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Eur J Clin Pharmacol. 2010 Dec;66(12):1199-205. doi: 10.1007/s00228-010-0864-8. Epub 2010 Jul 28.

Linkage disequilibrium between the CYP2C19*17 allele and wildtype CYP2C8 and CYP2C9 alleles: identification of CYP2C haplotypes in healthy Nordic populations.

Author information

1
Institute of Public Health, Clinical Pharmacology, University of Southern Denmark, Odense, Denmark. rpedersen@health.sdu.dk

Abstract

PURPOSE:

To determine the distribution of clinically important CYP2C genotypes and allele frequencies in healthy Nordic populations with special focus on linkage disequilibrium.

METHODS:

A total of 896 healthy subjects from three Nordic populations (Danish, Faroese, and Norwegian) were genotyped for five frequent and clinically important CYP2C allelic variants: the defective CYP2C8*3, CYP2C9*2, CYP2C9*3, and CYP2C19*2 alleles, and the CYP2C19*17 allele that causes rapid drug metabolism. Linkage disequilibrium was evaluated and CYP2C haplotypes were inferred in the entire population.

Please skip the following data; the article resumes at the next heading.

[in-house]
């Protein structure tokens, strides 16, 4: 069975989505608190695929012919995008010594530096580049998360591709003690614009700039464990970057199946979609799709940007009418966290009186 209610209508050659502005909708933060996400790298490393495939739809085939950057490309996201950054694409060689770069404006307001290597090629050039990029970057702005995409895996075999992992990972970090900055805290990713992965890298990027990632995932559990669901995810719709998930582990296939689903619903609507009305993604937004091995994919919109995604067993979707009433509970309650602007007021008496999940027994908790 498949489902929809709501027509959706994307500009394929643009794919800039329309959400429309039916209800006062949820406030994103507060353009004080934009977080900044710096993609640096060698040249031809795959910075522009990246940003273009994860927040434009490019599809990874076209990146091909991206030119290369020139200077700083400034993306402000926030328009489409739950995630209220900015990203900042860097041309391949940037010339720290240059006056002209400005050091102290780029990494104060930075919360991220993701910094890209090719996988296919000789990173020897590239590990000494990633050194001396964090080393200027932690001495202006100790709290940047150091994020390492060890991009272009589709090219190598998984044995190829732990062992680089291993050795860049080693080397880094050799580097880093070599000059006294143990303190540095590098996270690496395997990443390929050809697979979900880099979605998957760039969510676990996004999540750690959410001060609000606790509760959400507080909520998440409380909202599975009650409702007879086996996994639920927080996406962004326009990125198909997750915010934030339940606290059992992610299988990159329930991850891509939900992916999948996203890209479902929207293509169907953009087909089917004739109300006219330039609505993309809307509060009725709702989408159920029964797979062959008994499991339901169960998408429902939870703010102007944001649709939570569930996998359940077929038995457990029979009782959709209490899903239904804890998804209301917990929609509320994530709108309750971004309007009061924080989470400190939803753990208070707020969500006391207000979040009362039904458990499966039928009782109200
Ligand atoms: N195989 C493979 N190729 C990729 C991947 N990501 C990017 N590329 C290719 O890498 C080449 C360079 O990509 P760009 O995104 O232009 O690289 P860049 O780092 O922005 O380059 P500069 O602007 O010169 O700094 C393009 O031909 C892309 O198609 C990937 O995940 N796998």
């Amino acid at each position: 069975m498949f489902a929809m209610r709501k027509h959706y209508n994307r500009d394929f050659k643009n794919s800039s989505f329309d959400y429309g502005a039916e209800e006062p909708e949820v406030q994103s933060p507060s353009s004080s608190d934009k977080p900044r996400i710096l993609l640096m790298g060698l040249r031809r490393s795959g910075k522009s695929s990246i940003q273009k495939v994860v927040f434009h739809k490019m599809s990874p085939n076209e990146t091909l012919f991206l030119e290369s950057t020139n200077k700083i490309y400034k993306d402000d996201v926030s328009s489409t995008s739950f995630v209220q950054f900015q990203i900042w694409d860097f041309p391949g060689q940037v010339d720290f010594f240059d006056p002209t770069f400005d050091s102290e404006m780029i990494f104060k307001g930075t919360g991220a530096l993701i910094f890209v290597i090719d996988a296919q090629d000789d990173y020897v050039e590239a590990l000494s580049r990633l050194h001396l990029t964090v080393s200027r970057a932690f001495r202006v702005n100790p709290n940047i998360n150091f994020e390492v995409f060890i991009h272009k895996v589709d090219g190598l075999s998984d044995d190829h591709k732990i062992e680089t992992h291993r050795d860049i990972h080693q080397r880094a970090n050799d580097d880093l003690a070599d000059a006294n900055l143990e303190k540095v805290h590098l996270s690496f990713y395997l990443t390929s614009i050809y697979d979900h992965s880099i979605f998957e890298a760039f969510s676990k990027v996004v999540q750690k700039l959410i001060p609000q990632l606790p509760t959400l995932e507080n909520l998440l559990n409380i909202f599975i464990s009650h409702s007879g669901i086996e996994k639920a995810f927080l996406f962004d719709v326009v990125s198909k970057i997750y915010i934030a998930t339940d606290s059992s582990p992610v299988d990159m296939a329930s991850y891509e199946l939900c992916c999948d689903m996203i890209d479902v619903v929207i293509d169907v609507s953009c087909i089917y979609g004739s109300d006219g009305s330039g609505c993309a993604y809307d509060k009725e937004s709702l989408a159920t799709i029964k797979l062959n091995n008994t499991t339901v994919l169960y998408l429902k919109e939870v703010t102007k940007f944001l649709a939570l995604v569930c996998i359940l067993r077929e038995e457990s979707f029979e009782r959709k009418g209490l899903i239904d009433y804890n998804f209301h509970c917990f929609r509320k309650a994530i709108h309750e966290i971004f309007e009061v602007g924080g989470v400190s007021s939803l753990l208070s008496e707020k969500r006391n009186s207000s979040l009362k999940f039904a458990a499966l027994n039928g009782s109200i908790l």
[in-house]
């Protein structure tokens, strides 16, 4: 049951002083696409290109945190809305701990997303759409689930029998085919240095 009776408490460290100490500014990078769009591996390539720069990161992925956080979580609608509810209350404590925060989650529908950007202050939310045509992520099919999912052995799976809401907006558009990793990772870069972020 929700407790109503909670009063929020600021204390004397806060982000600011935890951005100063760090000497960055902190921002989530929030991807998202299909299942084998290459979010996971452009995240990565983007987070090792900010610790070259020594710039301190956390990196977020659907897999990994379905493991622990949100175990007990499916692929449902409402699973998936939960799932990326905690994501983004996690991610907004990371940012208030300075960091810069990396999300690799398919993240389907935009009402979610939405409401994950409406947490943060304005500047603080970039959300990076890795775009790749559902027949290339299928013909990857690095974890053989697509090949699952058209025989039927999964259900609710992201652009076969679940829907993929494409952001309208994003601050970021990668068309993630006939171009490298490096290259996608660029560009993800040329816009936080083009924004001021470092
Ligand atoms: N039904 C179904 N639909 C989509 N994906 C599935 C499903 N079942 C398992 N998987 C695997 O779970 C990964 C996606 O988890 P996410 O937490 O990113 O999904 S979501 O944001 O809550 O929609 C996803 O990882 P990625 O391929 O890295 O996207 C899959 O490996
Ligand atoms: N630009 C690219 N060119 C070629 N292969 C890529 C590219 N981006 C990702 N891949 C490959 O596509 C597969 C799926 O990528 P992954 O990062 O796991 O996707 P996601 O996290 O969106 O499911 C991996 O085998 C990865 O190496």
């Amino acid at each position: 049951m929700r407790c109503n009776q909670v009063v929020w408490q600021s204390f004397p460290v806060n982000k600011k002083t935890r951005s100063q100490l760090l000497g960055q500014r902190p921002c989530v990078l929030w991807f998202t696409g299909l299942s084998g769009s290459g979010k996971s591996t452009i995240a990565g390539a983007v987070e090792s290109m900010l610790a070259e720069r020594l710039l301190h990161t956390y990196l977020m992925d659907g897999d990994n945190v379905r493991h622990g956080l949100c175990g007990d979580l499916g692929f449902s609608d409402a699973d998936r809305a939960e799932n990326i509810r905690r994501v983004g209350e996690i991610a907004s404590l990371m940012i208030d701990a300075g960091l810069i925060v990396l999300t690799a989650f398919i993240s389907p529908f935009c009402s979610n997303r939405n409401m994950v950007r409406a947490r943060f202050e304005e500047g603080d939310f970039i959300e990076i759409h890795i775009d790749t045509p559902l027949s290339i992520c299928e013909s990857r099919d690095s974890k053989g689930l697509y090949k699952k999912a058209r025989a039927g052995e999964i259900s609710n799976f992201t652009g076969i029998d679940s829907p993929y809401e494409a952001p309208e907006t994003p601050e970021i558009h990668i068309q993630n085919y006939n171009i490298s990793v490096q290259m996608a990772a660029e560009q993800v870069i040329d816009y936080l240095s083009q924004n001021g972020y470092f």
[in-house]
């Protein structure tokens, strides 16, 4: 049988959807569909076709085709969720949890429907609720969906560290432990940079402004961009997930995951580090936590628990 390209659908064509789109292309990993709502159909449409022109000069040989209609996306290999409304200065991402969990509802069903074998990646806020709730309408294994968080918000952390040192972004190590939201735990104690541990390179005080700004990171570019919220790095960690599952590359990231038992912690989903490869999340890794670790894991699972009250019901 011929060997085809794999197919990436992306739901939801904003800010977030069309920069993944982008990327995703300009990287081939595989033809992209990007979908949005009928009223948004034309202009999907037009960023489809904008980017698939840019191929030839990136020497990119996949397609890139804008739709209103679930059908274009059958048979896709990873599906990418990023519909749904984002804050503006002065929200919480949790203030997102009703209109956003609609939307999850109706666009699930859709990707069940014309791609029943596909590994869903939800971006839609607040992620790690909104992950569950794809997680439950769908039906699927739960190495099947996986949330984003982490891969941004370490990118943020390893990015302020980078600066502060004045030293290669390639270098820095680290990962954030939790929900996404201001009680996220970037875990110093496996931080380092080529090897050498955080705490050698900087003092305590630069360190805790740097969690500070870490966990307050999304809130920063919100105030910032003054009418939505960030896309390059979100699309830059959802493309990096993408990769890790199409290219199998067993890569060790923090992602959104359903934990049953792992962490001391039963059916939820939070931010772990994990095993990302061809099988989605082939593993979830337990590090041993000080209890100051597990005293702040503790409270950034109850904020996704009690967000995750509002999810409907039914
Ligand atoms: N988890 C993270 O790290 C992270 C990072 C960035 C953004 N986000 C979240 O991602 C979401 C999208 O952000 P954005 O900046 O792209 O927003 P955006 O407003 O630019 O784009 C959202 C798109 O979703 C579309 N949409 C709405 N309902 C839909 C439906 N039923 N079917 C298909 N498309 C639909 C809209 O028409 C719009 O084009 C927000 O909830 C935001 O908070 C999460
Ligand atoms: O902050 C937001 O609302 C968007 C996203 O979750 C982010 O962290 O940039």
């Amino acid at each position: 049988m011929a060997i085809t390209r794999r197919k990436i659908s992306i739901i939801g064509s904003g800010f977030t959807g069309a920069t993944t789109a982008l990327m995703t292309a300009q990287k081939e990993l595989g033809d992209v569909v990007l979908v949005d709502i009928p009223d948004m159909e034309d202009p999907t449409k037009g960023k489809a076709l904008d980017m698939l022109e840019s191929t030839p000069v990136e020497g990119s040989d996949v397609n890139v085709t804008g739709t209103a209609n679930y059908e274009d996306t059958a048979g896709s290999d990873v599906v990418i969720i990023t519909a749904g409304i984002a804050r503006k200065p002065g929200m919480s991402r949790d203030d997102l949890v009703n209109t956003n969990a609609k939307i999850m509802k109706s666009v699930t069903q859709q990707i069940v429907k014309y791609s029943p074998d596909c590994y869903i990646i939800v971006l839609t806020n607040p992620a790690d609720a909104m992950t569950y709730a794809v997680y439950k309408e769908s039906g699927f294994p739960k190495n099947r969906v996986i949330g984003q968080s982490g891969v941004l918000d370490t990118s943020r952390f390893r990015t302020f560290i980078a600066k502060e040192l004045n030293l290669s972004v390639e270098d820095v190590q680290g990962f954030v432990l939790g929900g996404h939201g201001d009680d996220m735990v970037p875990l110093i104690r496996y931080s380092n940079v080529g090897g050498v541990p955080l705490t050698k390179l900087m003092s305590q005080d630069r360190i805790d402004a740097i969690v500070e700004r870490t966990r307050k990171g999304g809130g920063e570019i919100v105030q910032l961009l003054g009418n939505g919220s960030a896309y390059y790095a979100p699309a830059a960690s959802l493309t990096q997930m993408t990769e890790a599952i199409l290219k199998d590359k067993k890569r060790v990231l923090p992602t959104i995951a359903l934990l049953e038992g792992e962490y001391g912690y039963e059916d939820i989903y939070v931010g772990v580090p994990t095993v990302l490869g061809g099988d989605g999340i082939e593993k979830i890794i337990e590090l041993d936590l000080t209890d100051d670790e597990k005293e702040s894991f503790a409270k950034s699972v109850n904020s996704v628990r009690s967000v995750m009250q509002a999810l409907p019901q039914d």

RESULTS:

Ten CYP2C haplotypes were inferred, the most frequent of which (49%) was the CYP2C wildtype haplotype carrying CYP2C8*1, CYP2C9*1, and CYP2C19*1. The second most frequent haplotype (19%) is composed of CYP2C19*17, CYP2C8*1, and CYP2C9*1. This predicted haplotype accounts for 99.7% of the CYP2C19*17 alleles found in the 896 subjects.

CONCLUSION:

CYP2C19*17 is a frequent genetic variant in Nordic populations that exists in strong linkage disequilibrium with wildtype CYP2C8*1 and CYP2C9*1 alleles, which effectively makes it a determinant for a haplotype exhibiting an efficient CYP2C substrate metabolism.

PMID:
20665013
DOI:
10.1007/s00228-010-0864-8
[Indexed for MEDLINE]

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